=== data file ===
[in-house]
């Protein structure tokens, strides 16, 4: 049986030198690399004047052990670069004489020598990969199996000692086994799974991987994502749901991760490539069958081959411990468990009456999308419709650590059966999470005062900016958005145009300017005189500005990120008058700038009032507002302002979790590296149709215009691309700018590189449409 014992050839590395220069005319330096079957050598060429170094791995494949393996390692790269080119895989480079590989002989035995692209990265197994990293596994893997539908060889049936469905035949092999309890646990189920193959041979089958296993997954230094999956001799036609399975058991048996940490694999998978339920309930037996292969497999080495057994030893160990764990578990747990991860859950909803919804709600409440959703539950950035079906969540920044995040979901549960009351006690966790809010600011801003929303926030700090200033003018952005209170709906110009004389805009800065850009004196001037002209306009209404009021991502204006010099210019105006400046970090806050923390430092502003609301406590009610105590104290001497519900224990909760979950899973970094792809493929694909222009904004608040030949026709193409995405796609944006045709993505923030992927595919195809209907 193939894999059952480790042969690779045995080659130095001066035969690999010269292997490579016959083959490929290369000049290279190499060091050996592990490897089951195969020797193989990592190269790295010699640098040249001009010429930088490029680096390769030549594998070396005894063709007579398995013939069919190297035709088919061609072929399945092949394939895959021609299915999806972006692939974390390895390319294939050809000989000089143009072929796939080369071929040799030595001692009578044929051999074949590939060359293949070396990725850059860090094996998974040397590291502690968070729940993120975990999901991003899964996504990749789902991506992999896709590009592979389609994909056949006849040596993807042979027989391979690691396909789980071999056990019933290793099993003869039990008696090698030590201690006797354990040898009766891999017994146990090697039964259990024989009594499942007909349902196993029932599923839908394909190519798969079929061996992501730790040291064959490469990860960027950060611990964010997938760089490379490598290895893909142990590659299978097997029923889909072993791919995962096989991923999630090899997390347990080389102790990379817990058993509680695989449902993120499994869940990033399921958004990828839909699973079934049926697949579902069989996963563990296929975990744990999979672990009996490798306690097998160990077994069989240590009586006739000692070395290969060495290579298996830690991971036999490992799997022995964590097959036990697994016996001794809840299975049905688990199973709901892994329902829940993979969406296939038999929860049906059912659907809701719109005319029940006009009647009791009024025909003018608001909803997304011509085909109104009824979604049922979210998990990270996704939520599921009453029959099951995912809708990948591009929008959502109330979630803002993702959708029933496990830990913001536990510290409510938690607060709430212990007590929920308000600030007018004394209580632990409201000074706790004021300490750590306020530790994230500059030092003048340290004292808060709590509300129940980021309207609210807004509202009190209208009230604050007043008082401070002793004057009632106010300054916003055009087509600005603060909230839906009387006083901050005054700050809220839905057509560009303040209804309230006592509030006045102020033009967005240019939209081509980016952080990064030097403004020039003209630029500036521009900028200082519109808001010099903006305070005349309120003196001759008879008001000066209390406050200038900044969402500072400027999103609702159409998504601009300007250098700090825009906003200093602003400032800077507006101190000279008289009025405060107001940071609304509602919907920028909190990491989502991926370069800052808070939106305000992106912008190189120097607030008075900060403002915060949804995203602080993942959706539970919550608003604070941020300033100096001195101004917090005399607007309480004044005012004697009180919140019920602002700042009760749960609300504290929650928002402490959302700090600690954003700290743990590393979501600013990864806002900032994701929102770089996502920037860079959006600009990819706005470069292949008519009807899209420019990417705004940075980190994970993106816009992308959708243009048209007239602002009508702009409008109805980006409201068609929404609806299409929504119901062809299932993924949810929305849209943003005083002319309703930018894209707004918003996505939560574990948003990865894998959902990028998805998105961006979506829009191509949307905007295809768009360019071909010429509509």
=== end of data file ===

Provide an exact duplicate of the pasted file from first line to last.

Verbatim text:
[in-house]
């Protein structure tokens, strides 16, 4: 049986030198690399004047052990670069004489020598990969199996000692086994799974991987994502749901991760490539069958081959411990468990009456999308419709650590059966999470005062900016958005145009300017005189500005990120008058700038009032507002302002979790590296149709215009691309700018590189449409 014992050839590395220069005319330096079957050598060429170094791995494949393996390692790269080119895989480079590989002989035995692209990265197994990293596994893997539908060889049936469905035949092999309890646990189920193959041979089958296993997954230094999956001799036609399975058991048996940490694999998978339920309930037996292969497999080495057994030893160990764990578990747990991860859950909803919804709600409440959703539950950035079906969540920044995040979901549960009351006690966790809010600011801003929303926030700090200033003018952005209170709906110009004389805009800065850009004196001037002209306009209404009021991502204006010099210019105006400046970090806050923390430092502003609301406590009610105590104290001497519900224990909760979950899973970094792809493929694909222009904004608040030949026709193409995405796609944006045709993505923030992927595919195809209907 193939894999059952480790042969690779045995080659130095001066035969690999010269292997490579016959083959490929290369000049290279190499060091050996592990490897089951195969020797193989990592190269790295010699640098040249001009010429930088490029680096390769030549594998070396005894063709007579398995013939069919190297035709088919061609072929399945092949394939895959021609299915999806972006692939974390390895390319294939050809000989000089143009072929796939080369071929040799030595001692009578044929051999074949590939060359293949070396990725850059860090094996998974040397590291502690968070729940993120975990999901991003899964996504990749789902991506992999896709590009592979389609994909056949006849040596993807042979027989391979690691396909789980071999056990019933290793099993003869039990008696090698030590201690006797354990040898009766891999017994146990090697039964259990024989009594499942007909349902196993029932599923839908394909190519798969079929061996992501730790040291064959490469990860960027950060611990964010997938760089490379490598290895893909142990590659299978097997029923889909072993791919995962096989991923999630090899997390347990080389102790990379817990058993509680695989449902993120499994869940990033399921958004990828839909699973079934049926697949579902069989996963563990296929975990744990999979672990009996490798306690097998160990077994069989240590009586006739000692070395290969060495290579298996830690991971036999490992799997022995964590097959036990697994016996001794809840299975049905688990199973709901892994329902829940993979969406296939038999929860049906059912659907809701719109005319029940006009009647009791009024025909003018608001909803997304011509085909109104009824979604049922979210998990990270996704939520599921009453029959099951995912809708990948591009929008959502109330979630803002993702959708029933496990830990913001536990510290409510938690607060709430212990007590929920308000600030007018004394209580632990409201000074706790004021300490750590306020530790994230500059030092003048340290004292808060709590509300129940980021309207609210807004509202009190209208009230604050007043008082401070002793004057009632106010300054916003055009087509600005603060909230839906009387006083901050005054700050809220839905057509560009303040209804309230006592509030006045102020033009967005240019939209081509980016952080990064030097403004020039003209630029500036521009900028200082519109808001010099903006305070005349309120003196001759008879008001000066209390406050200038900044969402500072400027999103609702159409998504601009300007250098700090825009906003200093602003400032800077507006101190000279008289009025405060107001940071609304509602919907920028909190990491989502991926370069800052808070939106305000992106912008190189120097607030008075900060403002915060949804995203602080993942959706539970919550608003604070941020300033100096001195101004917090005399607007309480004044005012004697009180919140019920602002700042009760749960609300504290929650928002402490959302700090600690954003700290743990590393979501600013990864806002900032994701929102770089996502920037860079959006600009990819706005470069292949008519009807899209420019990417705004940075980190994970993106816009992308959708243009048209007239602002009508702009409008109805980006409201068609929404609806299409929504119901062809299932993924949810929305849209943003005083002319309703930018894209707004918003996505939560574990948003990865894998959902990028998805998105961006979506829009191509949307905007295809768009360019071909010429509509």